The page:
“If [the firefighters] didn’t get there when they did, it could have been much worse,” the spokesperson said. “It’s a historic home.”
About the Home
The building was first built in the Garden District neighborhood of the city in the 1920s as a church. It was later used as a ballet school and then became a high-end residence in 2000. Realtor.com says it is currently valued at $3 million.
The home was purchased in 2015 by Sugarcane Parkin LLC. According to The Washington Post, this company has the same registered address as other entities owned by Beyoncé. Sugarcane Parkin is also allegedly managed by Beyoncé’s mother, Celestine Lawson, better known as Tina Knowles.
Representatives for the “Lemonade” singer and her husband have not issued any public statements about the incident, nor have they confirmed that the home is owned by the couple.
In March of this year, storage units in Los Angeles belonging to Beyonce were burglarized. According to TMZ, over a million dollars of goods were stolen, including expensive dresses and handbags.
See what others are saying: (The Washington Post) (The New York Post) (NOLA)
Cleveland’s Baseball Team Changes Name From Indians to Guardians
The move marks the team’s first name change since 1915, and it comes after decades of criticism from Native Americans.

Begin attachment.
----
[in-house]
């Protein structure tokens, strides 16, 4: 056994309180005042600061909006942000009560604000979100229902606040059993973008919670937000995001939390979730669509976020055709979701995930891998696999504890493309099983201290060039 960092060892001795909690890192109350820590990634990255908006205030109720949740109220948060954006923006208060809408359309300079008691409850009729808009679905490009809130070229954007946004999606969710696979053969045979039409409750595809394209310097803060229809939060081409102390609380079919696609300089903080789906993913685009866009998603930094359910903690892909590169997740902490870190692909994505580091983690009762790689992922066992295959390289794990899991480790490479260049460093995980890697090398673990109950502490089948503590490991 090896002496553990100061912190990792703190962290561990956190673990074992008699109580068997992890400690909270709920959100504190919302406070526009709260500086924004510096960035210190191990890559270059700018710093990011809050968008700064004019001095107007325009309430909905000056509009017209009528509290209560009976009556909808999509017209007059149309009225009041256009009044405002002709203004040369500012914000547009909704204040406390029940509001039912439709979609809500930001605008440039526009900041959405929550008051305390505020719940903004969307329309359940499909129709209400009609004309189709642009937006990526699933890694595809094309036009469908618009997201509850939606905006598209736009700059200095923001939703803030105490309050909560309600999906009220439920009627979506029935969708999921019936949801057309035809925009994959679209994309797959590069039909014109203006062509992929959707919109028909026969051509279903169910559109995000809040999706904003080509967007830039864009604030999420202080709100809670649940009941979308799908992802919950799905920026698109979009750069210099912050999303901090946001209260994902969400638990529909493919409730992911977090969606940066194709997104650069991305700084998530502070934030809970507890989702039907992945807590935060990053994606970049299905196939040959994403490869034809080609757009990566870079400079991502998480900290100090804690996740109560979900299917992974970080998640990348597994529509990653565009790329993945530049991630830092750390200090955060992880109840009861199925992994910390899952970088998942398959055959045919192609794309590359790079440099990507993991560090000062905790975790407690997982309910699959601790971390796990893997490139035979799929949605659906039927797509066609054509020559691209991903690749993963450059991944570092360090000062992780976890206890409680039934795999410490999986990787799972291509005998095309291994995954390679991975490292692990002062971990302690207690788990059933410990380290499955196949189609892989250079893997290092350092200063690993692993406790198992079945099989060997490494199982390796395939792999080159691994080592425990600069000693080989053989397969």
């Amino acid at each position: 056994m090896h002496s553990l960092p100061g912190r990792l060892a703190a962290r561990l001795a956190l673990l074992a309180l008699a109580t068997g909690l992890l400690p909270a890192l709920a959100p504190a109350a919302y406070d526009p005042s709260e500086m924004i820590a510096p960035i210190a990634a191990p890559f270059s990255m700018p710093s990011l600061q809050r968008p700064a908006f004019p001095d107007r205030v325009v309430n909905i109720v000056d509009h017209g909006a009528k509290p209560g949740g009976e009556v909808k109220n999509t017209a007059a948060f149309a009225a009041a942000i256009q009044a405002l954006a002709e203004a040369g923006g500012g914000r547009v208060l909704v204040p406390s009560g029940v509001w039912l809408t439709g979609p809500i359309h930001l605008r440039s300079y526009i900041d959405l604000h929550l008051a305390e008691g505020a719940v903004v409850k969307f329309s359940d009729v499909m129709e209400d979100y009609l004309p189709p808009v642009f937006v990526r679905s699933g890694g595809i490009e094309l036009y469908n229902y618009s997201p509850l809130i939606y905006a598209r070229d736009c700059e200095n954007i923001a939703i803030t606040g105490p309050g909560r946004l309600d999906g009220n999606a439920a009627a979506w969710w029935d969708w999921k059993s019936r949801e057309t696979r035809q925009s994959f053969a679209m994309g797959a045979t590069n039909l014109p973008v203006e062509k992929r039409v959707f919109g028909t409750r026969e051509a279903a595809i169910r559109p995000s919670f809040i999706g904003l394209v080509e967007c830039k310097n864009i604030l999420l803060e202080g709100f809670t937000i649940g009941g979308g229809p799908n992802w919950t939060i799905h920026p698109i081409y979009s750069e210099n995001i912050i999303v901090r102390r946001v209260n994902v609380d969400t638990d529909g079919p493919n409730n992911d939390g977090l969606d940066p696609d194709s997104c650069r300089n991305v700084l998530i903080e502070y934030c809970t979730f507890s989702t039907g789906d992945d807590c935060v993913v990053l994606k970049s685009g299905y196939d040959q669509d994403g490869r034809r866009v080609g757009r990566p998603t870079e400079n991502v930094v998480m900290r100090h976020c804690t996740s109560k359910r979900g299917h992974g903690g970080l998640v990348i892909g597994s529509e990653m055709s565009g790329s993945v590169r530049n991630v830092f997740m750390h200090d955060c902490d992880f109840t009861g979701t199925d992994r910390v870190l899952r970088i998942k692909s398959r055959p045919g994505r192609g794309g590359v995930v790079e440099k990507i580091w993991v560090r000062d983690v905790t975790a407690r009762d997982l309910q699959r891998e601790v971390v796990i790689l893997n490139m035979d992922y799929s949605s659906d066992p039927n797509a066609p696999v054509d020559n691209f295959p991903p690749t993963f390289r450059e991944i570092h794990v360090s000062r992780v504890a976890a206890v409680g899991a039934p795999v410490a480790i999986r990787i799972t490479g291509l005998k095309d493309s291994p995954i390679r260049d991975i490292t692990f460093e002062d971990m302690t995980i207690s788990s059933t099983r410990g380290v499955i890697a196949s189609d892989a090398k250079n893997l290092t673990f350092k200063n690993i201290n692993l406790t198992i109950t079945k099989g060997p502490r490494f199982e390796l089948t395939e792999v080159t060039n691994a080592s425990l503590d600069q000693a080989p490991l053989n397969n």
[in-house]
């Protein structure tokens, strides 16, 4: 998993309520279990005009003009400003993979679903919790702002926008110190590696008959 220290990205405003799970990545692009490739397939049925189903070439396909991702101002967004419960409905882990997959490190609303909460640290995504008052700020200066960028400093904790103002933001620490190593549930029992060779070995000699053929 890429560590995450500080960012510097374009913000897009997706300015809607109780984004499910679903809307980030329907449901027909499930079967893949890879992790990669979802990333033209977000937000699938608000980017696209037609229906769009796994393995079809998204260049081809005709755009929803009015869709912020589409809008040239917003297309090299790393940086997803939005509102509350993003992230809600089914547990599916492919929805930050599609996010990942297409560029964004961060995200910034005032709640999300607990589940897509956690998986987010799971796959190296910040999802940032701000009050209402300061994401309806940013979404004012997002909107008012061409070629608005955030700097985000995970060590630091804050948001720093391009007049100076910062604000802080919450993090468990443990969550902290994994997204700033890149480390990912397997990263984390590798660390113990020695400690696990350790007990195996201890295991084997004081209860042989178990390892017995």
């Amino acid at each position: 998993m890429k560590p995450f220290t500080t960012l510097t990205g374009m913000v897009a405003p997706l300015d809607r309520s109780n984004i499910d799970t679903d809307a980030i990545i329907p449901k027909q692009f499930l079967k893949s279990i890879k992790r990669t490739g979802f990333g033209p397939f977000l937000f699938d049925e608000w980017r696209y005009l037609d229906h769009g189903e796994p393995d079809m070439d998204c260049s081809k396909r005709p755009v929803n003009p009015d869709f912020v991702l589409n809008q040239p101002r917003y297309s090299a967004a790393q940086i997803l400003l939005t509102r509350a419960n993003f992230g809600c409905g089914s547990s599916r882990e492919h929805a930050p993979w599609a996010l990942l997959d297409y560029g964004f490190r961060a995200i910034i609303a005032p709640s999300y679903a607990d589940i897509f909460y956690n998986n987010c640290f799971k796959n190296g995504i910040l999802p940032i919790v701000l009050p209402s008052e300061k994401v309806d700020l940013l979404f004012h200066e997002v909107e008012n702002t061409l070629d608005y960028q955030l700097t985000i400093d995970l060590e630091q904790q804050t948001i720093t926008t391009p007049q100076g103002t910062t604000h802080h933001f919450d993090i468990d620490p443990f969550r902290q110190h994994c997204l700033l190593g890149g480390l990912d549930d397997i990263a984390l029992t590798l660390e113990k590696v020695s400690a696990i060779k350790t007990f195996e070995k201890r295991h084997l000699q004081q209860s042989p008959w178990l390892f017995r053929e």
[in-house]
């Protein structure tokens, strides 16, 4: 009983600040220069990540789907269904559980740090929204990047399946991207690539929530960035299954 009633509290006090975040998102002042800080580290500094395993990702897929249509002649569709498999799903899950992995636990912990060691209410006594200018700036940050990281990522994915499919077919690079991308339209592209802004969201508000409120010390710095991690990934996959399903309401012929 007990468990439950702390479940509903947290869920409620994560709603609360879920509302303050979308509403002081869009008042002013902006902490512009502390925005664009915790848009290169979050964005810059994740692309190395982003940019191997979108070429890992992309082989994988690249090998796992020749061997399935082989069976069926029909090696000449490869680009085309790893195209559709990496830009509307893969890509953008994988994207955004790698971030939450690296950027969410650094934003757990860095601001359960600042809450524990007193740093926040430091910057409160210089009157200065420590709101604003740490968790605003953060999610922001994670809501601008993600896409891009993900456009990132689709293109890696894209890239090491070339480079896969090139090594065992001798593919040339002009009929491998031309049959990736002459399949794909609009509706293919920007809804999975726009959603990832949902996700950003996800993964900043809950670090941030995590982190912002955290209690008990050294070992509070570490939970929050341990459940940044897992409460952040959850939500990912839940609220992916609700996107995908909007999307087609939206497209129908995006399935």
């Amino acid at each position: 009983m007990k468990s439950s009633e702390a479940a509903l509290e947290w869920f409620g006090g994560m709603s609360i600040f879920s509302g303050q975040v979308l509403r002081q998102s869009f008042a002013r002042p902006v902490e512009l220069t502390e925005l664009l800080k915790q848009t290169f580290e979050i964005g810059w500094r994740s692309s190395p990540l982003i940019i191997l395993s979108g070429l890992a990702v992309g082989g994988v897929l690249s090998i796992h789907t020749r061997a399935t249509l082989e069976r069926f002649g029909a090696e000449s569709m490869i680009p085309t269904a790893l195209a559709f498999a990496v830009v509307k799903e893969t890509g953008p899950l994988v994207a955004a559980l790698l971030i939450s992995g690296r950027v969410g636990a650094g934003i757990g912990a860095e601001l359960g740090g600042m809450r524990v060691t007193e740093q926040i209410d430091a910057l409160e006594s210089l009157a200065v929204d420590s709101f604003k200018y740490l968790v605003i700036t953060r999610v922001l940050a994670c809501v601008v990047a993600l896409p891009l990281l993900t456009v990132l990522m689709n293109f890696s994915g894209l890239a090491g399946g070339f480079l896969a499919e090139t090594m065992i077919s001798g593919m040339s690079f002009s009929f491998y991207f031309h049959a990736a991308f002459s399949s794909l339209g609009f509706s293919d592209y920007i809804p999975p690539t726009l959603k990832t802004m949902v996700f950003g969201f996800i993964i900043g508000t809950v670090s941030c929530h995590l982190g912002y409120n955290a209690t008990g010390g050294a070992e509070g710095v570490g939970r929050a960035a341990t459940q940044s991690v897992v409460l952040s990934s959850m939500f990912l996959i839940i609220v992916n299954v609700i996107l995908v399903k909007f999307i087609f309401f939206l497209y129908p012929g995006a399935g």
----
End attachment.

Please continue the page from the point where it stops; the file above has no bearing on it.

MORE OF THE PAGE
Name Change Announced
Cleveland’s Major League Baseball team said Friday that it will change its name after the 2021 season from the Indians to the Guardians.
The team announced the name change with a just over two-minute video narrated by actor Tom Hanks.
“You see, there’s always been a Cleveland — that’s the best part of our name,” Hanks says in the clip. “And now it’s time to unite as one family, one community, to build the next era for this team and this city.”
This marks the team’s first name change since 1915, and it comes after decades of criticism from Native Americans.
Despite long-running calls to change racist and offensive team names — including the Washington Redskins — such campaigns did not gain significant momentum until the nationwide racial reckoning that followed the murder of George Floyd.
Officials behind the Cleveland team first pledged to change the name last year and previously removed the “Chief Wahoo” logo, a caricature of a Native American character, from its uniforms following the 2018 season.
It toyed with several options before ultimately landing on Guardians, which draws from Cleveland’s architectural history.
“We are excited to usher in the next era of the deep history of baseball in Cleveland,” team owner and chairman Paul Dolan said in a news release.
“Cleveland has and always will be the most important part of our identity. Therefore, we wanted a name that strongly represents the pride, resiliency and loyalty of Clevelanders.”
“‘Guardians’ reflects those attributes that define us while drawing on the iconic Guardians of Traffic just outside the ballpark on the Hope Memorial Bridge. It brings to life the pride Clevelanders take in our city and the way we fight together for all who choose to be part of the Cleveland baseball family. While ‘Indians’ will always be a part of our history, our new name will help unify our fans and city as we are all Cleveland Guardians.”
Guardians will be the fifth name in franchise history, joining Blues (1901), Bronchos (1902), Naps (1903-14), and Indians (1915-2021).